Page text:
Confronting the Unconscious
Why do Qualitative Researchers need to be concerned with the unconscious? Joanna Chrzanowska examines why it is as relevant today as it was in Freud's time.
Modern qualitative research practice is rooted in the psychoanalytic orientation of the early US researchers. We have developed and added to this thinking, but still claim to ‘go deeper’, under the surface structures, to find the true meaning of consumer communications. Yet we are ambivalent about using the concept of the unconscious.
This article argues that we need to confront this ambivalence. The unconscious did not disappear with Freud. It is implicit in the ideas of later psychologies, and discoveries in neuroscience are now showing the true extent of unconscious processing and decision-making. Like it or not, the idea of the unconscious continues to influence our work today.
What’s more, we need to be concerned with the unconscious because it also plays a major role in framing the context in which we work - the consumer society.
The Enduring Unconscious
The concept of the unconscious goes as far back as Plato. He suggested that the mind is like a chariot drawn by two very different horses; one noble and refined, the other base and impulsive. This essential idea has been explored in philosophy and art over the centuries, but the credit for the popularisation of the unconscious goes to Sigmund Freud.
Despite becoming deeply unpopular as a theory in the latter half of the twentieth century, some Freudian ideas, such as projection and defence mechanisms, have remained influential, including within qualitative research practice. Other ideas, such as the structure of the psyche, have metamorphosed into other theories.
For example, psychodynamic theory arose as a way of seeking integration between variants of psychoanalytic theory. Elements of it occur in many current theories, from Transactional Analysis, to Family Systems, to NLP.
Psychodynamic theory has three common themes:
- As a result of our upbringing, trauma,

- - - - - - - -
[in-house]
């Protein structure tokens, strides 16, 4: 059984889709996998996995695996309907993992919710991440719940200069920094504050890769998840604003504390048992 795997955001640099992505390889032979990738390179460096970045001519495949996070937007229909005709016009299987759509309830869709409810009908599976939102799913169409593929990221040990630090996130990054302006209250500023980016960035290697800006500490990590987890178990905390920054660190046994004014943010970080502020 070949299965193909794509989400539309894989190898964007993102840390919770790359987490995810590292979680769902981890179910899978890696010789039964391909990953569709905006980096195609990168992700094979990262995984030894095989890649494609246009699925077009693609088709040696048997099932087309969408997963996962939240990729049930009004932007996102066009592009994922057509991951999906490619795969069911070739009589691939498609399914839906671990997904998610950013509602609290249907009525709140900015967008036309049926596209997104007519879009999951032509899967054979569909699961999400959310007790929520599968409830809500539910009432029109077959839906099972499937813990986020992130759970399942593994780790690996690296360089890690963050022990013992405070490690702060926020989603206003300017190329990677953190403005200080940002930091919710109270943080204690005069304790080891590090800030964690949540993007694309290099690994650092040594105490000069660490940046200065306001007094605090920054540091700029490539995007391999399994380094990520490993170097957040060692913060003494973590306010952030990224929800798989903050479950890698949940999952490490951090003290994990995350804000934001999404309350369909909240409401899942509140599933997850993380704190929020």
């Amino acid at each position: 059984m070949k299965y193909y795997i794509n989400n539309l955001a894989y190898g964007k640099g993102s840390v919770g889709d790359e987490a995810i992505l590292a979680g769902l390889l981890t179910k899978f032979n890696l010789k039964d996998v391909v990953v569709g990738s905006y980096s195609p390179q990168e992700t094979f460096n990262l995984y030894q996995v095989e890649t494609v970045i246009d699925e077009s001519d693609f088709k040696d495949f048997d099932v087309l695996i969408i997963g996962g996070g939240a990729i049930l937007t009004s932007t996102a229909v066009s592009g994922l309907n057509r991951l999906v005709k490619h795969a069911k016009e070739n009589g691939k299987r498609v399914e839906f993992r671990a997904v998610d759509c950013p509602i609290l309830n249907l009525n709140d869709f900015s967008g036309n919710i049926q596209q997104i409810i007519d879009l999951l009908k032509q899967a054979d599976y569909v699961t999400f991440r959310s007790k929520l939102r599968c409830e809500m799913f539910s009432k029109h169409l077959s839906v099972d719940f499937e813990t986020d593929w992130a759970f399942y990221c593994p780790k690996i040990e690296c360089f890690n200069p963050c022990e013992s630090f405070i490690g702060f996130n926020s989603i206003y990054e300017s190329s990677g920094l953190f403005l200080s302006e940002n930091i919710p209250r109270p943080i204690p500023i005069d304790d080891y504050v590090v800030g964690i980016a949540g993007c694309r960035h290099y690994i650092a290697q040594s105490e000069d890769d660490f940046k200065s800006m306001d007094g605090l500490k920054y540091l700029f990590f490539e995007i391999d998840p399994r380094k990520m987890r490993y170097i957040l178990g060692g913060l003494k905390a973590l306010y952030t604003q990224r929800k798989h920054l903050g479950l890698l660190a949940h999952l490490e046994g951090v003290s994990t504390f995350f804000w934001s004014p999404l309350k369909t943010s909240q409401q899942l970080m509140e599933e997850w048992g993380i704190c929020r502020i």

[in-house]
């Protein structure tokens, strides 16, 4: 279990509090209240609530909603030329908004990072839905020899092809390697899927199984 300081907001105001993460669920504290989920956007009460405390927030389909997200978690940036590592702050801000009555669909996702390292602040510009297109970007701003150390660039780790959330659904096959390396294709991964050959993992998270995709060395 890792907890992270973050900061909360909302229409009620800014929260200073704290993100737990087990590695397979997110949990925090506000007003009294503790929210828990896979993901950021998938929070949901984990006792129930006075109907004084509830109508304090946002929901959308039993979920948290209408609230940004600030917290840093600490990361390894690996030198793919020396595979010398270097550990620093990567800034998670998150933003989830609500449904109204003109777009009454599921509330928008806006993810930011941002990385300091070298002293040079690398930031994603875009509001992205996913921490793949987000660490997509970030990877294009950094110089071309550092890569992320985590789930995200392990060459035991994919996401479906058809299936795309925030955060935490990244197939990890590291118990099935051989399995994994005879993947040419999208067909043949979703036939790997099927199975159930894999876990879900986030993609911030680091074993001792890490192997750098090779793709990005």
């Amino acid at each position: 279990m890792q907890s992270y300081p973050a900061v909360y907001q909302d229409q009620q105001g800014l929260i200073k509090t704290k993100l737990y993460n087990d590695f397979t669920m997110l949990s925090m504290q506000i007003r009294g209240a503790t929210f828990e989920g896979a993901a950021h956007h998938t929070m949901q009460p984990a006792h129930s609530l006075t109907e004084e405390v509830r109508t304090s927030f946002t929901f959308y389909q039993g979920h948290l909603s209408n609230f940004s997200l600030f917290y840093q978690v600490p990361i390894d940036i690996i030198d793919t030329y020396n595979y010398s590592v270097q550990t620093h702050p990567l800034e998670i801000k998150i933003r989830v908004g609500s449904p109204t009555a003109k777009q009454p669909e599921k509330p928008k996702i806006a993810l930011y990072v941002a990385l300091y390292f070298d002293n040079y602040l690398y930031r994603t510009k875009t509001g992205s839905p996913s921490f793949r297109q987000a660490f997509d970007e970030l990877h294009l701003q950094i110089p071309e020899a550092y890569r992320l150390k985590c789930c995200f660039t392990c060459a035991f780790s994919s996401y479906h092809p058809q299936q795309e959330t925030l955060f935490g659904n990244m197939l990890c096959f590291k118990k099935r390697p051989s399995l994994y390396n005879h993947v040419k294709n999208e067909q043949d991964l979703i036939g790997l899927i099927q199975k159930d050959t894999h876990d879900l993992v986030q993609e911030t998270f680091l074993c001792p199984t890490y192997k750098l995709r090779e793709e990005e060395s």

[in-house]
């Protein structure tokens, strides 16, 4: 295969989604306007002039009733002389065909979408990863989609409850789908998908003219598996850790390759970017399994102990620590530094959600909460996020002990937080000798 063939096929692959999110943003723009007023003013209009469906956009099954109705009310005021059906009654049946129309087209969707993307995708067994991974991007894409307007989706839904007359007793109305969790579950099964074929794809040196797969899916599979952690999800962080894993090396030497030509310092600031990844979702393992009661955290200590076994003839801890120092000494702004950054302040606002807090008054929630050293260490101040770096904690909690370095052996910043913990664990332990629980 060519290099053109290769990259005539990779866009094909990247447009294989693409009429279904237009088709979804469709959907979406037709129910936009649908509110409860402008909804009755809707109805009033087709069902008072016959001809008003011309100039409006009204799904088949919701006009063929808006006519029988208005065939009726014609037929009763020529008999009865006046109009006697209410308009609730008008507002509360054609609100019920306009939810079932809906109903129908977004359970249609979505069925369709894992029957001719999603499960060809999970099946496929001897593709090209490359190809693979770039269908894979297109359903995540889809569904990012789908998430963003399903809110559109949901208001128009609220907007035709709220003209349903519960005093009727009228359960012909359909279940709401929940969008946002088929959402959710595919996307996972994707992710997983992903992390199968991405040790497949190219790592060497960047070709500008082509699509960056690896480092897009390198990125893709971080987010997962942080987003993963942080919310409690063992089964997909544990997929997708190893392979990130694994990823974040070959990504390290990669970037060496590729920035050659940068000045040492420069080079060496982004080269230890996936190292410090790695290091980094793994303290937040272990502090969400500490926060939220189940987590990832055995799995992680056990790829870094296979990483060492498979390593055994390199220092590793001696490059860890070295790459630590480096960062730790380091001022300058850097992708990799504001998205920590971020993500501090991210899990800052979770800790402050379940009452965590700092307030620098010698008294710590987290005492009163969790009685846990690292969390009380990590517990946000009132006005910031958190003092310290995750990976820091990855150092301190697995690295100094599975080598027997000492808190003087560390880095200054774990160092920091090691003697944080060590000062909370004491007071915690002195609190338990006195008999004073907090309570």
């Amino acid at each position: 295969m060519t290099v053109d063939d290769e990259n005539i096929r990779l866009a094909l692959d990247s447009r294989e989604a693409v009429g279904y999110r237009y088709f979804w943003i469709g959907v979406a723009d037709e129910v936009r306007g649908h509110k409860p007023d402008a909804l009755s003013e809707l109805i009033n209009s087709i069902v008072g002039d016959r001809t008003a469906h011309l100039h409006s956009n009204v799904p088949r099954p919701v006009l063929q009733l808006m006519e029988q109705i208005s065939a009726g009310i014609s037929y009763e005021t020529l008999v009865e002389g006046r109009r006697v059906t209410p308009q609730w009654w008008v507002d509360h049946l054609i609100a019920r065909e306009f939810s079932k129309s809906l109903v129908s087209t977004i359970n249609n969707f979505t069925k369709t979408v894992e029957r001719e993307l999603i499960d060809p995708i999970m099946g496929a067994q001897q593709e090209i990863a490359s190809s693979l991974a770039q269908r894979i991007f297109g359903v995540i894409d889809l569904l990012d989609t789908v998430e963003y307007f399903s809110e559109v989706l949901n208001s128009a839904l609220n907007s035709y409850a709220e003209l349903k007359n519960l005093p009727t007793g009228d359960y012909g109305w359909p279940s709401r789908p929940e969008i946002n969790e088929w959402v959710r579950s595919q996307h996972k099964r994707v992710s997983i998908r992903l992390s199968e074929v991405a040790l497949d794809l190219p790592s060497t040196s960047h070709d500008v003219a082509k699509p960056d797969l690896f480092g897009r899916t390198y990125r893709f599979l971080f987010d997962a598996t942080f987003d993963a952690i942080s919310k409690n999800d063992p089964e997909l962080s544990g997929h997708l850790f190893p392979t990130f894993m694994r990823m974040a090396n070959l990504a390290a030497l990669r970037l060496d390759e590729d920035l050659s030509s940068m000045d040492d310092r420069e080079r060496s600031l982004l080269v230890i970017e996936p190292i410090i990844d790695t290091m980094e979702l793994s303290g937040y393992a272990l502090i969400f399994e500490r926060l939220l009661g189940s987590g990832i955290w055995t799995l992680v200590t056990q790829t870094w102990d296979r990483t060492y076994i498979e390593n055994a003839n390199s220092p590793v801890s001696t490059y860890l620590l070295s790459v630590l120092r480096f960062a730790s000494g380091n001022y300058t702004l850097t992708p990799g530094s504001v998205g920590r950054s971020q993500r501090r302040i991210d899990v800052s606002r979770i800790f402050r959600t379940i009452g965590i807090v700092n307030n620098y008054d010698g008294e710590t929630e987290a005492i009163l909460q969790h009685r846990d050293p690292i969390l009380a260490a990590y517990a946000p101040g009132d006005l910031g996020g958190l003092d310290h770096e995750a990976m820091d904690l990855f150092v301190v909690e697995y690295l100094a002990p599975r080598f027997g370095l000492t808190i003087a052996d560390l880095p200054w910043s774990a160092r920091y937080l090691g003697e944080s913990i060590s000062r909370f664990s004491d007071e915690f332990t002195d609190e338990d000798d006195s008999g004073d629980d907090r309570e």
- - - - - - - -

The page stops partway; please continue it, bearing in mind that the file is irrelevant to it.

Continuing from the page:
social expectations, etc., the psyche is split
into different parts (which can be named
and defined in many ways, from 'unconscious'
- These different parts have different agendas
and so conflict arises
- The conscious part of the mind is not fully aware of these deeper dynamics but they influence attitudes and behaviour
Similarly, many theories in humanistic psychology, (important to qualitative market research, in ways we do not always recognise 1), refer to an unconscious part of the psyche. This is often renamed as a real or true self, hidden under the layers of the false self created as a form of self-defence.
Most recently, discoveries in neuroscience require scientists to embrace the concept of the unconscious, albeit in a more contemporary model. The brain does an immense amount of pre-conscious filtering; processing, sorting and categorising of stimuli of which we have no awareness. Because conscious awareness is a limited channel, the brain likes to automate behaviour wherever possible, resulting in phenomena like the ‘time gap experience’ - driving a familiar route without even being aware of it until you reach your destination. Neuroscientists have shown conclusively that unconscious stimuli influence feelings and conscious decision-making, in fact providing justification for the claims and methods of qualitative research.
So, the idea of the unconscious is alive and well. What part does it play in the current practice of qualitative market research?
The Motivational Unconscious
Mike Imms paper on the Roots and Theoretical Basis of Qualitative Market Research in the UK 2 traced the history and influence of psychoanalytic theory on early research and marketing in the US.
European psychoanalysts displaced by the Second World War found a career in the US working with ad agencies, newly developing media companies and in the public sector. Ad agencies brought in social psychologists, psychoanalysts and cultural anthropologists to analyse commercials and give talks to their staff. Herta Herzog, Paul Lazarsfeld and most famously Ernest Dichter (‘Mr Mass Motivation’ himself) worked with agencies, government departments and corporations.